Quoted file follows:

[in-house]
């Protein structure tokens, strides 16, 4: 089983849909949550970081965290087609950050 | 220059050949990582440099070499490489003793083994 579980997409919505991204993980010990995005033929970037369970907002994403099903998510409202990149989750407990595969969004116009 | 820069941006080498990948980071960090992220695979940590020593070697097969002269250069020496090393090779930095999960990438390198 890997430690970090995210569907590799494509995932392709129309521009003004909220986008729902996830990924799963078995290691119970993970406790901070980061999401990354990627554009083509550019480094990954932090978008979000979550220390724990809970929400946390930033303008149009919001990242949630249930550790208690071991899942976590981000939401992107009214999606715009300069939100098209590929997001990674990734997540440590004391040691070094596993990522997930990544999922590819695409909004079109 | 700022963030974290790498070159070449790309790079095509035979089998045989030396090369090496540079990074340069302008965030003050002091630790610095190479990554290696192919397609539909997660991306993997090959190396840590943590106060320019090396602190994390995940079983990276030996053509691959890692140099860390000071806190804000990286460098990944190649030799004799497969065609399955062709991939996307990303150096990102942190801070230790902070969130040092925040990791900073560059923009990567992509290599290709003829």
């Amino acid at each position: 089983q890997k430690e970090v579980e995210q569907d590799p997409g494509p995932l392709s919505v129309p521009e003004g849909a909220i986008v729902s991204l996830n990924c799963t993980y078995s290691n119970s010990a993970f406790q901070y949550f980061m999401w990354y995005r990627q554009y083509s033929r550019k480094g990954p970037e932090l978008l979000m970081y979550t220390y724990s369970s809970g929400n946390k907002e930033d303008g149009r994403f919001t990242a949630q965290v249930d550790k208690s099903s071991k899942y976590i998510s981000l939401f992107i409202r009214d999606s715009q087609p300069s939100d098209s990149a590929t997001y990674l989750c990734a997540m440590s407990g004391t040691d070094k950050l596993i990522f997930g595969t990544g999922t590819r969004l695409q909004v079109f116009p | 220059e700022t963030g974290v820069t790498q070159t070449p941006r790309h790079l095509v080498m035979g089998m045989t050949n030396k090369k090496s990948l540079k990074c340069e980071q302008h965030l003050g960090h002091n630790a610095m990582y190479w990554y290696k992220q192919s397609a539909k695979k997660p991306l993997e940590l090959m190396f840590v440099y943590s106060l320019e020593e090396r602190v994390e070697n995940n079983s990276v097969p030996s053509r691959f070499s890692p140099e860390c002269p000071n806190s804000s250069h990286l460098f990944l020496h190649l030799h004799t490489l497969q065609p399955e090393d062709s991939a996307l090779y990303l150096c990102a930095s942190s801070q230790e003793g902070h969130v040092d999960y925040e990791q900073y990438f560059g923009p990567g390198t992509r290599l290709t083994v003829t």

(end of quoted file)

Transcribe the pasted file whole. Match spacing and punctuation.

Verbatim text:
[in-house]
């Protein structure tokens, strides 16, 4: 089983849909949550970081965290087609950050 | 220059050949990582440099070499490489003793083994 579980997409919505991204993980010990995005033929970037369970907002994403099903998510409202990149989750407990595969969004116009 | 820069941006080498990948980071960090992220695979940590020593070697097969002269250069020496090393090779930095999960990438390198 890997430690970090995210569907590799494509995932392709129309521009003004909220986008729902996830990924799963078995290691119970993970406790901070980061999401990354990627554009083509550019480094990954932090978008979000979550220390724990809970929400946390930033303008149009919001990242949630249930550790208690071991899942976590981000939401992107009214999606715009300069939100098209590929997001990674990734997540440590004391040691070094596993990522997930990544999922590819695409909004079109 | 700022963030974290790498070159070449790309790079095509035979089998045989030396090369090496540079990074340069302008965030003050002091630790610095190479990554290696192919397609539909997660991306993997090959190396840590943590106060320019090396602190994390995940079983990276030996053509691959890692140099860390000071806190804000990286460098990944190649030799004799497969065609399955062709991939996307990303150096990102942190801070230790902070969130040092925040990791900073560059923009990567992509290599290709003829």
């Amino acid at each position: 089983q890997k430690e970090v579980e995210q569907d590799p997409g494509p995932l392709s919505v129309p521009e003004g849909a909220i986008v729902s991204l996830n990924c799963t993980y078995s290691n119970s010990a993970f406790q901070y949550f980061m999401w990354y995005r990627q554009y083509s033929r550019k480094g990954p970037e932090l978008l979000m970081y979550t220390y724990s369970s809970g929400n946390k907002e930033d303008g149009r994403f919001t990242a949630q965290v249930d550790k208690s099903s071991k899942y976590i998510s981000l939401f992107i409202r009214d999606s715009q087609p300069s939100d098209s990149a590929t997001y990674l989750c990734a997540m440590s407990g004391t040691d070094k950050l596993i990522f997930g595969t990544g999922t590819r969004l695409q909004v079109f116009p | 220059e700022t963030g974290v820069t790498q070159t070449p941006r790309h790079l095509v080498m035979g089998m045989t050949n030396k090369k090496s990948l540079k990074c340069e980071q302008h965030l003050g960090h002091n630790a610095m990582y190479w990554y290696k992220q192919s397609a539909k695979k997660p991306l993997e940590l090959m190396f840590v440099y943590s106060l320019e020593e090396r602190v994390e070697n995940n079983s990276v097969p030996s053509r691959f070499s890692p140099e860390c002269p000071n806190s804000s250069h990286l460098f990944l020496h190649l030799h004799t490489l497969q065609p399955e090393d062709s991939a996307l090779y990303l150096c990102a930095s942190s801070q230790e003793g902070h969130v040092d999960y925040e990791q900073y990438f560059g923009p990567g390198t992509r290599l290709t083994v003829t």